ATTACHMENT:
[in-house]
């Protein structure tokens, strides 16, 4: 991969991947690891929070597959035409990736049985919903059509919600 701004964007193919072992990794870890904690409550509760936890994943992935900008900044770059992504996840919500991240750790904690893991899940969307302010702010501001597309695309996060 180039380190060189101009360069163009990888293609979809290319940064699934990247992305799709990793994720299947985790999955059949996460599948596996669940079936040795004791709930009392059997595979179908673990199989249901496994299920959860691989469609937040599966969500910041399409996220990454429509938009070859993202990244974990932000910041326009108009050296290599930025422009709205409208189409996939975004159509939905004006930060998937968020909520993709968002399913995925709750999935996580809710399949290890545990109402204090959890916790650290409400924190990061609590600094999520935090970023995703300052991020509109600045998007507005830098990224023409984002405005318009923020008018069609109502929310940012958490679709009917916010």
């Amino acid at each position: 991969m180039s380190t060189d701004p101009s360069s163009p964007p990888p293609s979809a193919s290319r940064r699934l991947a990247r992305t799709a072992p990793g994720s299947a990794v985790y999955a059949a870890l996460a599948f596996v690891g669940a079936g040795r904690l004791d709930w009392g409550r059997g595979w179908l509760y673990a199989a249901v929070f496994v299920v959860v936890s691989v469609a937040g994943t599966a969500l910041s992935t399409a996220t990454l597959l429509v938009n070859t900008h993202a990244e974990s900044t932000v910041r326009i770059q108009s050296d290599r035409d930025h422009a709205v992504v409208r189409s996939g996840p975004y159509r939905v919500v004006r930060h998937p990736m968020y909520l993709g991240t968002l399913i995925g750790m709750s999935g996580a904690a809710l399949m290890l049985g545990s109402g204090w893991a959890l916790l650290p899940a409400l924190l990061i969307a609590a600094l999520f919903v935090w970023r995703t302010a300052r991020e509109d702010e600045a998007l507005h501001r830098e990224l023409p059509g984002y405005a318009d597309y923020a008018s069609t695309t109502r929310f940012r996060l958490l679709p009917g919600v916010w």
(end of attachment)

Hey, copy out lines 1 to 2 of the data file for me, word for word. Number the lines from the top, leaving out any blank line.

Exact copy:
[in-house]
């Protein structure tokens, strides 16, 4: 991969991947690891929070597959035409990736049985919903059509919600 701004964007193919072992990794870890904690409550509760936890994943992935900008900044770059992504996840919500991240750790904690893991899940969307302010702010501001597309695309996060 180039380190060189101009360069163009990888293609979809290319940064699934990247992305799709990793994720299947985790999955059949996460599948596996669940079936040795004791709930009392059997595979179908673990199989249901496994299920959860691989469609937040599966969500910041399409996220990454429509938009070859993202990244974990932000910041326009108009050296290599930025422009709205409208189409996939975004159509939905004006930060998937968020909520993709968002399913995925709750999935996580809710399949290890545990109402204090959890916790650290409400924190990061609590600094999520935090970023995703300052991020509109600045998007507005830098990224023409984002405005318009923020008018069609109502929310940012958490679709009917916010």